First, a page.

The plaintiff and his wife alleged that he had been exposed to asbestos from products manufactured by Kaiser, including drywall, joint compounds and cements. After a 10-week long trial, the jury awarded the plaintiff $21 million in compensatory damages but could not reach a verdict on punitive damages. After an appeal, the issue of punitive damages was tried again. This time, the jury awarded the plaintiff $21 million in punitive damages, but the trial court reduced the award to $4 million. Kaiser appealed, contending that the trial court committed a number of procedural errors.

Factory owner admits exposing workers to asbestos

This blog has written repeatedly about the danger posed by asbestos in old buildings in North Carolina and elsewhere. It is tempting to assume that any asbestos product exposure in these buildings is inadvertent, the result of ignorance or carelessness. A recent plea agreement in federal court shows that this assumption is not always correct.

In 2011, an inspector from the New York State Asbestos Control Bureau received a complaint that workers in a Rochester warehouse were being exposed to asbestos fibers. On visiting the warehouse, the inspector saw a number of persons, including a 16-year old boy, working next to a large dumpster that contained "large quantities of white fibrous material." The material was later determined to be asbestos. None of the laborers was wearing appropriate protective clothing or equipment. A second inspection by the United States Environmental Protection Agency found additional evidence of improper handling of asbestos.

Abandoned flour mill poses asbestos hazard for neighborhood

Most persons in North Carolina easily associate certain industries with the hazard of asbestos exposure. The wide-spread use of asbestos as an insulating material in industrial buildings is common knowledge. So is the use of asbestos fibers for automotive brakes and clutches. But flour milling? This industry would appear at first glance to be among the least likely sources of asbestos fibers, but an abandoned flour mill in southern Illinois has become the center of an increasing controversy solely because it contains a great many asbestos-containing products.

The mill was built by the Pillsbury Company, and an entire neighborhood grew up around the plant, ultimately earning the name "Pillsbury Mills." Pillsbury sold the plan to Cargill in the 1990s, and Cargill finally closed the plant in 2001 due to a declining market for the plant's output. The plant has remained locked and shuttered ever since, with razor wire atop the chain link fence that surrounds the plant.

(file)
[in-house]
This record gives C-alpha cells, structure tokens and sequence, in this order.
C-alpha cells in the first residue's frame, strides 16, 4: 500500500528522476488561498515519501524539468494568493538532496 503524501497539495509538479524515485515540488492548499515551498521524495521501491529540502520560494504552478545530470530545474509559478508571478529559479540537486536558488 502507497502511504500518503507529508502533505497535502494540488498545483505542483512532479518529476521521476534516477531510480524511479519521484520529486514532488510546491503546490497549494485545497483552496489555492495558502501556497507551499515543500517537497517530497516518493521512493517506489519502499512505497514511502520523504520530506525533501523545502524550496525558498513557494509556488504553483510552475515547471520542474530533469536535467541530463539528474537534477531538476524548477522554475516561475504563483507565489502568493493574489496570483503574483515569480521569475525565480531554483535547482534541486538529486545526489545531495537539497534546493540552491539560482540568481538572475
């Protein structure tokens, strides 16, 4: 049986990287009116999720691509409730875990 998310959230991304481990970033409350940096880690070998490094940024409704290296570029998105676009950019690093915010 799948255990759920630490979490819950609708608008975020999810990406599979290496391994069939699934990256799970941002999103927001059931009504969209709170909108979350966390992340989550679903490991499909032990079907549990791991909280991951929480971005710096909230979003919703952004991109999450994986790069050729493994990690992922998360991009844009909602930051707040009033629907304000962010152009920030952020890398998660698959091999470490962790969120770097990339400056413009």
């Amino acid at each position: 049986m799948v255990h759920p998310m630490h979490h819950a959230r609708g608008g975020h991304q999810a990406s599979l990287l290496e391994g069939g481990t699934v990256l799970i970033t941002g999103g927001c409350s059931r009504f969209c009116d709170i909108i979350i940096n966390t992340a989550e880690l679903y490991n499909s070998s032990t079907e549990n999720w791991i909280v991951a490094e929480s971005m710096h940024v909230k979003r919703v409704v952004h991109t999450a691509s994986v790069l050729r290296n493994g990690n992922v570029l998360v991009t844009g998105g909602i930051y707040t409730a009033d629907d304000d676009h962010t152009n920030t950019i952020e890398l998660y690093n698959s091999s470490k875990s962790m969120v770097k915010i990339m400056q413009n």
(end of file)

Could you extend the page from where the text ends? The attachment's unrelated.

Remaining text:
Why does asbestos still pose a health hazard?

Most people in North Carolina are aware that exposure to airborne asbestos fibers can cause a variety of serious illnesses, including mesothelioma, lung cancer and asbestosis. These same people also realize that asbestos was identified as a health hazard in the 1950s and that efforts to eliminate it from the environment started in the 1970s. People now ask why, after more than half a century of asbestos litigation and clean-up efforts, does asbestos still pose a health hazard.

The answer begins with an understanding of asbestos itself. Asbestos is a mineral that is found in two basic forms, chrysotile asbestos and amphibole asbestos. Chrysotile fibers are curled and interlaced. Amphibole fibers are long and needle-like. Both types of fibers are strong, capable of being fabricated into many shapes, and - most importantly - heat resistant. The unique combination of properties made asbestos very useful as an insulating material and in heat-resistant products such as brake and clutch linings. Asbestos was widely used in many different applications from the mid-1800s to the present day. Perhaps the most common use of asbestos has been pipe and boiler insulation. It is almost a perfect product except for the ugly fact that it causes cancer.